Painters have long been some of the most well-respected and venerated members of our society. As with all types of art, painting is supposed to make us stop and think and to give us a window into our own humanity. In this list of the most terrifying paintings you can imagine, the artists have completely disregarded delicate human sensibilities and have painted pieces with unsettling and often gruesome aspects to them. Whether it be countless images of the devil or his demons feasting on tormented and damned humans souls or images which show the gripping horrors and permanence of war, the paintings in this list are not for the faint of heart. From an English artist depicting the horrors of slavery to an edgy modern-day painter illustrating various post-apocalyptic scenarios, the artists herein run the gamut of different styles and time periods but share their desire to shock the viewer and generate public discussion from the image. From just plain weird to completely shocking and demented, see if you can make it through this entire list of 25 of the Most Terrifying Paintings You Can Imagine.
Caution: This list contains images some may find to be shocking, unsettling, and disturbing.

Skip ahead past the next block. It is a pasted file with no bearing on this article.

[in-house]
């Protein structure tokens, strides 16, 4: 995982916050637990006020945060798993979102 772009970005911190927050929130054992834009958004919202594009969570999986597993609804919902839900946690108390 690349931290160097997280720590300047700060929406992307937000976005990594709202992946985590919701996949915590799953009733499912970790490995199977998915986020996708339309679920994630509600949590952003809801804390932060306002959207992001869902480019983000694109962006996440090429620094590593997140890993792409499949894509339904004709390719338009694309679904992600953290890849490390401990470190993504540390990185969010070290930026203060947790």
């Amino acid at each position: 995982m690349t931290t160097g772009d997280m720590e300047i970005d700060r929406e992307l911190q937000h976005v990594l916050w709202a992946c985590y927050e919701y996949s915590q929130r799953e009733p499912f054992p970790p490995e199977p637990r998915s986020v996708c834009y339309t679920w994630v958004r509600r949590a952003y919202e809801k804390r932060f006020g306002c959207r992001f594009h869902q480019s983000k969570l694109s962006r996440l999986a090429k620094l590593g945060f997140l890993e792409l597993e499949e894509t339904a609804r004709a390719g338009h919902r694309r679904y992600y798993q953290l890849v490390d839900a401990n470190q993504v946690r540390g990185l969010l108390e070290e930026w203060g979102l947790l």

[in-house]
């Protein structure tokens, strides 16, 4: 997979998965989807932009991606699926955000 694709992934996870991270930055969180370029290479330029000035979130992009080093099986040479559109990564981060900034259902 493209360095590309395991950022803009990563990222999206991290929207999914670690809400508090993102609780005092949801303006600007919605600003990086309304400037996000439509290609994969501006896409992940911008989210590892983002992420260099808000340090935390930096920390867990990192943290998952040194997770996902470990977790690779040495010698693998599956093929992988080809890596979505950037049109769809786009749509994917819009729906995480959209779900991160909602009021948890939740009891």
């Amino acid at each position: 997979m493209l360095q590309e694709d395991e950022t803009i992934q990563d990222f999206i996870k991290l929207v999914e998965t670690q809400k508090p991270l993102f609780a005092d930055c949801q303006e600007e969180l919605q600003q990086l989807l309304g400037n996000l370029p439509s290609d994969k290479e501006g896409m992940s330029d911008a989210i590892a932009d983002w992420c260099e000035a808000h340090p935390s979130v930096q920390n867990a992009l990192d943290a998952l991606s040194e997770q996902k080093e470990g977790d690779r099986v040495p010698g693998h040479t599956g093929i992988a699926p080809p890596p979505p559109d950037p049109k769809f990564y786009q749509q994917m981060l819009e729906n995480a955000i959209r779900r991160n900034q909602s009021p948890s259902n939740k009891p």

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"A Puppet for the Niece", by Santiago Caruso
Born in Argentina in 1982, Santiago Caruso is known for his black-and-white symbolic art pieces. His limited color scheme and use of light focuses the eye on his generally macabre themes.
"Dulle Griet", by Pieter Bruegel the Elder
Known as Mad Meg, Dulle Griet was a peasant woman who led an all-female army to pillage the underworld in this previously lost painting by Flemish artist Pieter Bruegel the Elder.
"Lucifero", by Francesco Scaramuzza
Francesco Scaramuzza’s painting of Lucifer gives us the creeps, especially due to its slightly hazy appearance and the fact that the devil is chowing down on a human snack. This painting appeared as an illustration in Dante’s Inferno.
"Study of the Heads of Torture Victims", by Théodore Géricault
Théodore Géricault was a post-French Revolution painter using Romantic art to criticize the monarchy and the prevalent rational scientific views of the time. In his painting “Study of the Heads of Torture Victims”, as in others, Géricault used real body parts as his models. The heads’ expressions are said to represent the pessimism of post-revolutionary France.
"Untitled", by Zdzisław Beksiński
The Polish painter Zdzisław Beksiński is known for painting scenes of a post-apocalyptic world in his trademark Gothic style.